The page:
Tristan Coomes worked in the Edmonds School District as the manager of Meadowdale Middle School's Emotional/Behavioral Disorders (EBD) program and the primary teacher for students in the program. Coomes' relationship with the school administration deteriorated because she believed that some of her students who were ready for "mainstream" classes were not being allowed access to them. Later, she objected to a change in the EBD program in which EBD students were placed in more mainstream classes because she believed new students should be placed in her EBD classroom full time so she could help them adjust.

Coomes continued to express her concerns, including by sending emails to administrators. Meanwhile, Coomes' evaluations began to worsen and both the principal and assistant principal wrote Coomes a number of letters criticizing her performance. Coomes complained to the District superintendent and the District agreed to transfer her to a position at another school. However, prior to her transfer, she collapsed in the school's halls, falling to the floor and sobbing uncontrollably. Coomes decided not to return to work and the District processed her employment separation.

Coomes filed a lawsuit against the District, principal, and assistant principal alleging, in part, that her First Amendment rights were infringed and that she was retaliated against for exercising those rights. The District and administrators filed a motion seeking dismissal of the claims, and the court entered judgment in their favor. Coomes appealed to the Ninth Circuit Court of Appeals.

The Court explained that in evaluating First Amendment retaliation claims, the plaintiff bears the burden of showing (1) that she spoke on a matter of public concern; (2) that she spoke as a private citizen rather than a public employee; and (3) that the relevant speech was a substantial or motivating factor in the adverse employment action. If the plaintiff establishes this, the burden shifts to the government to show that (4) the state had an adequate justification for treating the employee differently from other members of the general public; or (5) the state would have taken the same adverse employment action even absent the protected speech.

The Court focused on the second factor: whether Coomes spoke as a private citizen or as a public employee. The Court emphasized that the First Amendment does not protect speech by public employees that is made pursuant to their employment responsibilities no matter how much a matter of public concern it might be. When public employees make statements pursuant to their official duties, the employees are not speaking as citizens for First Amendment purposes, and the Constitution does not insulate their communications from employer discipline. The key question, then, was whether Coomes' speech was within the scope of her employment duties.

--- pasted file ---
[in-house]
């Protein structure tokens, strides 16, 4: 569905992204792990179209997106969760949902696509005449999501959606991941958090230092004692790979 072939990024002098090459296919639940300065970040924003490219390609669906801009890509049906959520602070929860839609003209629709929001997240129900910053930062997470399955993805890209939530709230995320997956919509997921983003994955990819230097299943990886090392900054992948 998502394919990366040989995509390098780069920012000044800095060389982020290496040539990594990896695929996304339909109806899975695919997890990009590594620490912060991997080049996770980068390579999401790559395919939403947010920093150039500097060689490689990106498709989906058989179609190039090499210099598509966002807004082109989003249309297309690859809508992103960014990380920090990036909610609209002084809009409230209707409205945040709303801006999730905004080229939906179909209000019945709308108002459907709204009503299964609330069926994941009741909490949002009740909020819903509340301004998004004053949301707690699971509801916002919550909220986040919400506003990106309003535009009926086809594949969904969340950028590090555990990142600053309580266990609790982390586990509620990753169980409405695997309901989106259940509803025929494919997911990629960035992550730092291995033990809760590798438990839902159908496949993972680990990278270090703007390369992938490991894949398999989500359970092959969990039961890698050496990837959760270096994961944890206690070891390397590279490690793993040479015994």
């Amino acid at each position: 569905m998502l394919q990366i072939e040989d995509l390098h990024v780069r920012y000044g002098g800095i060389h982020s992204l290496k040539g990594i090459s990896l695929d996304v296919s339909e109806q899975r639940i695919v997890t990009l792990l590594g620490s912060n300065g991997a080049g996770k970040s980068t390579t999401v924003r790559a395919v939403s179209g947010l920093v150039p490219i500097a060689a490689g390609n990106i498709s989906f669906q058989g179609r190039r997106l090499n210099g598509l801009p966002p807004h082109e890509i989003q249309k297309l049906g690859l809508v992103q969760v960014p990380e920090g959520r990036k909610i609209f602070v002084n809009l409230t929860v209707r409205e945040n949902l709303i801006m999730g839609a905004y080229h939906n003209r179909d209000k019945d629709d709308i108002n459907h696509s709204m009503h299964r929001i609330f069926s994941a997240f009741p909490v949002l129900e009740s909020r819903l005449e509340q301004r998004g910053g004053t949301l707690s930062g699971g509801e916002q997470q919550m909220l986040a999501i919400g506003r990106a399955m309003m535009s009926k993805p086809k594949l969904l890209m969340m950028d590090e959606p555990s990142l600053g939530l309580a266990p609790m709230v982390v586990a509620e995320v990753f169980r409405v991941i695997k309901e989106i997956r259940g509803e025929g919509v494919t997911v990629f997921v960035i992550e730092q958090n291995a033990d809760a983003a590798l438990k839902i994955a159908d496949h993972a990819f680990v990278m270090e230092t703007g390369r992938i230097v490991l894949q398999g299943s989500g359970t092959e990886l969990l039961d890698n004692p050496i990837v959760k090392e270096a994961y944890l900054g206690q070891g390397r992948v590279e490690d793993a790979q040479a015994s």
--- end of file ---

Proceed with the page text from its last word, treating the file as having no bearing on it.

Coomes did not argue that the District failed to meet its initial burden of establishing that Coomes spoke as a public employee, and the Court found that Coomes raised no genuine issues of material fact about this. Rather, Coomes focused on relevant case law. Coomes described her speech as relating to two topics—the "illegal and improper treatment of vulnerable students in the public school system," and "bullying and harassment by Meadowdale administrators in retaliation for taking a stand." Coomes' speech was made to two distinct audiences. The Court first considered her speech directed to District personnel, and then her speech directed to parents.

The Court noted that, generally, when a public employee raises complaints or concerns up the chain of command at her workplace about her job duties, that speech is not protected. The Court concluded that Coomes' speech made to Meadowdale and District administrators was made up of complaints or concerns raised up the chain of command at her workplace about her job. Moreover, Coomes failed to raise a genuine issue of material fact with respect to the scope of her duties, and the evidence indicated that her communication with District staff about the implementation of IEPs and management of the EBD program fell within her job duties as manager of the EBD program. Therefore, the Court concluded that Coomes' speech made to District personnel was made in her role as a public employee and is not protected by the First Amendment.

Coomes also spoke to parents—clearly outside of her chain of command. However, communicating with parents about students' Individualized Education Programs and their progress in the EBD program was part of her job. In fact, Coomes submitted evidence emphasizing that her responsibilities included collaborating with parents. The Court therefore concluded that her speech to parents was within the scope of her duties and is not protected by the First Amendment.

Because Coomes' speech to her supervisors and District administrators was unprotected "up-the-chain-of-command" complaints, and her speech to parents regarding their students' educational programs was, by her own admission, part of her job as head of the EBD program, the Court concluded that Coomes failed to meet her burden to show that the relevant speech was made in her capacity as a private citizen, and that the district court's judgment with respect to Coomes' First Amendment claim was proper.

Coomes v. Edmonds School District No. 15 (2016) __ F.3d __ [2016 WL 1128122].